A recent nationwide survey of kindergarten teachers has revealed that a significant number of children are facing difficulties adjusting to their new environment. The survey, which is considered the most comprehensive study on children’s initial experience with formal schooling, also found that many schools are not doing enough to help children transition smoothly into kindergarten. Researchers from the National Center for Early Development and Learning at the University of North Carolina shared these findings at a recent educational research conference. The study is based on responses from approximately 3,600 kindergarten teachers who participated in a survey during the 1993-94 school year.
The researchers emphasize the importance of a positive first experience in kindergarten and 1st grade, as studies have shown that children who have a positive start tend to perform better throughout their academic careers. According to the surveyed teachers, almost half of the incoming kindergarten students face difficulties adjusting. Of these, 16 percent found the transition to be "difficult", while 32 percent experienced some problems. Robert C. Pianta, an education professor at the University of Virginia, suggests that these difficulties may be due to a mismatch between the kindergarten classroom environment and the backgrounds of the children.
One of the main challenges for kindergartners is following directions, with over half of the surveyed teachers reporting that more than 50 percent of their students struggle with this skill. Additionally, many teachers noted that their students lacked academic skills or came from disorganized home environments. These problems were particularly prevalent in inner-city schools, schools with a high number of underprivileged students, and schools with large minority populations.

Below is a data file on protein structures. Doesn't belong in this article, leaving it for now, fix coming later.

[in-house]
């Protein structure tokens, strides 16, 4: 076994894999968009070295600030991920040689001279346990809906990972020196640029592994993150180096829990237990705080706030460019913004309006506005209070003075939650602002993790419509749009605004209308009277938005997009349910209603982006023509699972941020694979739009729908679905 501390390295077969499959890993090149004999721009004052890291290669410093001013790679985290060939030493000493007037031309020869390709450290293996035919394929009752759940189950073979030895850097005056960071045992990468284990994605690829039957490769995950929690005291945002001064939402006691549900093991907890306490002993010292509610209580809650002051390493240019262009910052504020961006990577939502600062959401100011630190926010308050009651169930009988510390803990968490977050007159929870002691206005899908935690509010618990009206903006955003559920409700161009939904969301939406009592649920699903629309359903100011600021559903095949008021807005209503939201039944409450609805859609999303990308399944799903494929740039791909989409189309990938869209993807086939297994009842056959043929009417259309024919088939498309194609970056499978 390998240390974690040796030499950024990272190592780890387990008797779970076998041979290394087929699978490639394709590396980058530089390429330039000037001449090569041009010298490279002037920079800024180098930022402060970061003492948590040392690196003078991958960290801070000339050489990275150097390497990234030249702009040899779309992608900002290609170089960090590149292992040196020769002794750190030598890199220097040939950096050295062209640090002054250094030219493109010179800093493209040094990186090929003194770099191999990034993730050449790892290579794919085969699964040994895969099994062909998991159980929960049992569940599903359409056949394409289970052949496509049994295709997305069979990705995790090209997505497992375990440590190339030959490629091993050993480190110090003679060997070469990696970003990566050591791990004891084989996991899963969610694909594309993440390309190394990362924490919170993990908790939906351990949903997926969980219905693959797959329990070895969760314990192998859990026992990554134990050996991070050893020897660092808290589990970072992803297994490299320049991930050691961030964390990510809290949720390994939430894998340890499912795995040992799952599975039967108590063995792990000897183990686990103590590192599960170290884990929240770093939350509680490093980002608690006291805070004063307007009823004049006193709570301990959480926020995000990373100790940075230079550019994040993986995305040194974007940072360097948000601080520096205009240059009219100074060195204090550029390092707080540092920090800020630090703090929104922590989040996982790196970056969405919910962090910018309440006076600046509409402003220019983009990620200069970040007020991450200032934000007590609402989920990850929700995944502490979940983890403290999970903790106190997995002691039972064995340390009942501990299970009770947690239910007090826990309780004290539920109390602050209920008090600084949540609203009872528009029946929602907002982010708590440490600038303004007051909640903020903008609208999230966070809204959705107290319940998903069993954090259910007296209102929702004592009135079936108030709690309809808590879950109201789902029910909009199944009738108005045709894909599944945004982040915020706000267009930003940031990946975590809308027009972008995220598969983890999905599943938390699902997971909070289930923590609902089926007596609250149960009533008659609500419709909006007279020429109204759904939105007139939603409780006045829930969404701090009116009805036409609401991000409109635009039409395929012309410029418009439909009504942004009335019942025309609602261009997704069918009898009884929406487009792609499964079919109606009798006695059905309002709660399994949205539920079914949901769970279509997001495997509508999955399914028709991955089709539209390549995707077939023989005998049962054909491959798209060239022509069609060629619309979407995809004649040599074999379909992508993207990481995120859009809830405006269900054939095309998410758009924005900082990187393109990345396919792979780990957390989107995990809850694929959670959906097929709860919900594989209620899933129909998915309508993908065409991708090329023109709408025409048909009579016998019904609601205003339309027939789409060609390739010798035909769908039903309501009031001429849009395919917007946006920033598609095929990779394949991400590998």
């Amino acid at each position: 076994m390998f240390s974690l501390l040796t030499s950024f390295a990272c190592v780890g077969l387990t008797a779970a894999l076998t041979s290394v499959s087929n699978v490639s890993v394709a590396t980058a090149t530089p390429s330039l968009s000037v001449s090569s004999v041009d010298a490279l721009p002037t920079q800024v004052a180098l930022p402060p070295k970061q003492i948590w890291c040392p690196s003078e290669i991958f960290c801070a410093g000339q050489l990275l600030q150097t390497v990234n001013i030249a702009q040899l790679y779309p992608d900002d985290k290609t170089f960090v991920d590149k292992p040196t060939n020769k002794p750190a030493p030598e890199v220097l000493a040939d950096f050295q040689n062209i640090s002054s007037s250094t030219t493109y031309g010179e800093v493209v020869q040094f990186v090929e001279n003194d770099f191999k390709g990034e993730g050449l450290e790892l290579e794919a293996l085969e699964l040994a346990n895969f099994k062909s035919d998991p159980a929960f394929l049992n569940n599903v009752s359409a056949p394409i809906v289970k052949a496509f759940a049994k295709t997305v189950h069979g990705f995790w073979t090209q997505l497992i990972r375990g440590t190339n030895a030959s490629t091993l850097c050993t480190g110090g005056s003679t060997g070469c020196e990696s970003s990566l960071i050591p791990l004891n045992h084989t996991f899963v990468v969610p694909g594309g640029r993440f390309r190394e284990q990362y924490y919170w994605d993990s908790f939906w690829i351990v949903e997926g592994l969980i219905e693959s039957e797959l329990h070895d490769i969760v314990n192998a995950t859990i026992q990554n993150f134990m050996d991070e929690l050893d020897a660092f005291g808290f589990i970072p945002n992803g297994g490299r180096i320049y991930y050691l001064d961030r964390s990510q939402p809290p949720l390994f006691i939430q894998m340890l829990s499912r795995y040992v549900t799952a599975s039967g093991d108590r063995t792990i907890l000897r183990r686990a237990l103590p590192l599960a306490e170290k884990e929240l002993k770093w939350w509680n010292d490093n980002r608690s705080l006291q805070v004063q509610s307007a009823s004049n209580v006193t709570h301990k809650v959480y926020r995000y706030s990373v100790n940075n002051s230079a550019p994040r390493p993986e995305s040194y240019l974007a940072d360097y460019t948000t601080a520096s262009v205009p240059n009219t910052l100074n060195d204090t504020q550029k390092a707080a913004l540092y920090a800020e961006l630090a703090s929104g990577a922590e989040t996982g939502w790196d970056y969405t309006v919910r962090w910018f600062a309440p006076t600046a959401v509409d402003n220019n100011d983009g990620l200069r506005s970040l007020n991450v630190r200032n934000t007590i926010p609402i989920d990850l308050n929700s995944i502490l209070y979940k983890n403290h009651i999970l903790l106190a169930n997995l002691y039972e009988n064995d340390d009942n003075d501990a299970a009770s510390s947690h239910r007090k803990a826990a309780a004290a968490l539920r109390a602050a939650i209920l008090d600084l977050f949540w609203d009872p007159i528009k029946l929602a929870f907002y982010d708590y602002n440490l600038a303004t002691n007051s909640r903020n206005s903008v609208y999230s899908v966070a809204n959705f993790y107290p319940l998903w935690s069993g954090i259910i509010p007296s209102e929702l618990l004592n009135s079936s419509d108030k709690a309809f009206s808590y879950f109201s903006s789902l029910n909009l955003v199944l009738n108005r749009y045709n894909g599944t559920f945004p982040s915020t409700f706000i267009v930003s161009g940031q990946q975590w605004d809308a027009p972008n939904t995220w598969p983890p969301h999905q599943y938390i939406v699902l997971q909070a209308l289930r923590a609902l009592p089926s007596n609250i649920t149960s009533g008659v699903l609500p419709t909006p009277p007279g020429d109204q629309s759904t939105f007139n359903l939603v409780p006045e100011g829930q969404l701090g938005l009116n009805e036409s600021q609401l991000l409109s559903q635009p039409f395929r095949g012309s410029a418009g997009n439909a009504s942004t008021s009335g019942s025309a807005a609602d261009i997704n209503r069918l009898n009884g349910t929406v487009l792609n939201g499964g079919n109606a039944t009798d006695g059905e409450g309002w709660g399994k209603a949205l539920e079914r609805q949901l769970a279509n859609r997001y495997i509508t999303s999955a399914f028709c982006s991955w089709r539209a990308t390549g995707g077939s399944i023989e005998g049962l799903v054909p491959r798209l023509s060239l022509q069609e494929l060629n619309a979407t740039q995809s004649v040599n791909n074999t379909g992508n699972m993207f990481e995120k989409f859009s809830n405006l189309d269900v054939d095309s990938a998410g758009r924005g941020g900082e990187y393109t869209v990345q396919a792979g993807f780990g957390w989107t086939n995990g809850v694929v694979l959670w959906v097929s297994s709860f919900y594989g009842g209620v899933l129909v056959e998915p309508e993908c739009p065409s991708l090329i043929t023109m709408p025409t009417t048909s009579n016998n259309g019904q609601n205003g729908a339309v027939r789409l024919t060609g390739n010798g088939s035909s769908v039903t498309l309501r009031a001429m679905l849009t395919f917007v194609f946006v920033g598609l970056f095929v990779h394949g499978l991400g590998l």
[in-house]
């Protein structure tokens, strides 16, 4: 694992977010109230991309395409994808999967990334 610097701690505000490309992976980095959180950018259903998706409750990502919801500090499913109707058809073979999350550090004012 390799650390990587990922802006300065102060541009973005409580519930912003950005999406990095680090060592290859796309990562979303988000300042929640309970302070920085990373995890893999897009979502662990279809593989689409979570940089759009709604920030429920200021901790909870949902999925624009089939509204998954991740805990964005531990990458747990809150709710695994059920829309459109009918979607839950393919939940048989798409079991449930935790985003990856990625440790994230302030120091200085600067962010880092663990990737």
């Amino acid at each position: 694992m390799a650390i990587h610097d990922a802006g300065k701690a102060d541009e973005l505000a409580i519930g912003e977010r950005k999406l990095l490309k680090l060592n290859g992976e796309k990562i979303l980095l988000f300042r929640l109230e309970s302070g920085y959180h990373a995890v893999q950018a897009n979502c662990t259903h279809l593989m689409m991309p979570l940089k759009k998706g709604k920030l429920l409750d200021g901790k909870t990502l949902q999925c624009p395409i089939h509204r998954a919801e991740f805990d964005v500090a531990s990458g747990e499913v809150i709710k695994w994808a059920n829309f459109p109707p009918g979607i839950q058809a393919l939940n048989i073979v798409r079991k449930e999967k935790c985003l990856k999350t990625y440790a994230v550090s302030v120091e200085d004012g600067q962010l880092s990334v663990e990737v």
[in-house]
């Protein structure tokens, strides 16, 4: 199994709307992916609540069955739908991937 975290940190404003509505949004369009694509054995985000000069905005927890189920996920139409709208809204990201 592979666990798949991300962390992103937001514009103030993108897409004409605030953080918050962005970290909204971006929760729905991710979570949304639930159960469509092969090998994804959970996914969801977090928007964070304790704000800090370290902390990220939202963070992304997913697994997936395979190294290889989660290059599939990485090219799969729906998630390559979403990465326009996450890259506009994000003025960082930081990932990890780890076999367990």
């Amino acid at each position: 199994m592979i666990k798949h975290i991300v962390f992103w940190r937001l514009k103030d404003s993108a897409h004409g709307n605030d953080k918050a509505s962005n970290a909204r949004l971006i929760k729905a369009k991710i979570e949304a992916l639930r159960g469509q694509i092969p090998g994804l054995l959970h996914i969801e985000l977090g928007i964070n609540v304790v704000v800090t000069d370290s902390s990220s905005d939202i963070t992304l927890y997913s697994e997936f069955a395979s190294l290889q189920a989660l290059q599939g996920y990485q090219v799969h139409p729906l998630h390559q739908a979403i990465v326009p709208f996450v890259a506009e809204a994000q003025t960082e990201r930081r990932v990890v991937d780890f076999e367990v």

Currently, schools’ efforts to facilitate the adjustment period are limited to communication with parents through discussions, letters, or open houses. These activities typically take place after the school year has started. Only a few teachers reported taking pre-kindergarten steps, such as collaborating with preschools or visiting students’ homes, to help children adjust to school. Furthermore, teachers tend to focus more on group activities rather than individual approaches. Diane M. Early, a postdoctoral student involved in the survey analysis, suggests that the practices that would be most useful are also the most challenging to implement.
According to the surveyed teachers, one of the obstacles to more comprehensive transition efforts is the late provision of class lists by schools. On average, teachers receive these rosters only 15 days before the school year begins. Teachers also mention a lack of time and concerns about visiting students’ homes located in dangerous neighborhoods.
Individualized transition efforts are more common in private schools and public schools in suburban or affluent areas, where children face fewer adjustment problems. In contrast, teachers in urban schools or schools with higher numbers of underprivileged or minority students are more likely to focus on group activities and delay transition efforts until the start of the school year.
This survey is part of a larger research program by the NCEDL that investigates children’s transitions into formal schooling. The researchers are currently tracking 300 students in Arkansas, North Carolina, and Virginia to observe how they cope with their first experiences in school. Daniel J. Walsh, an education professor at the University of Illinois, applauds the survey as the most extensive data set on children’s school transition to date, calling it definitive.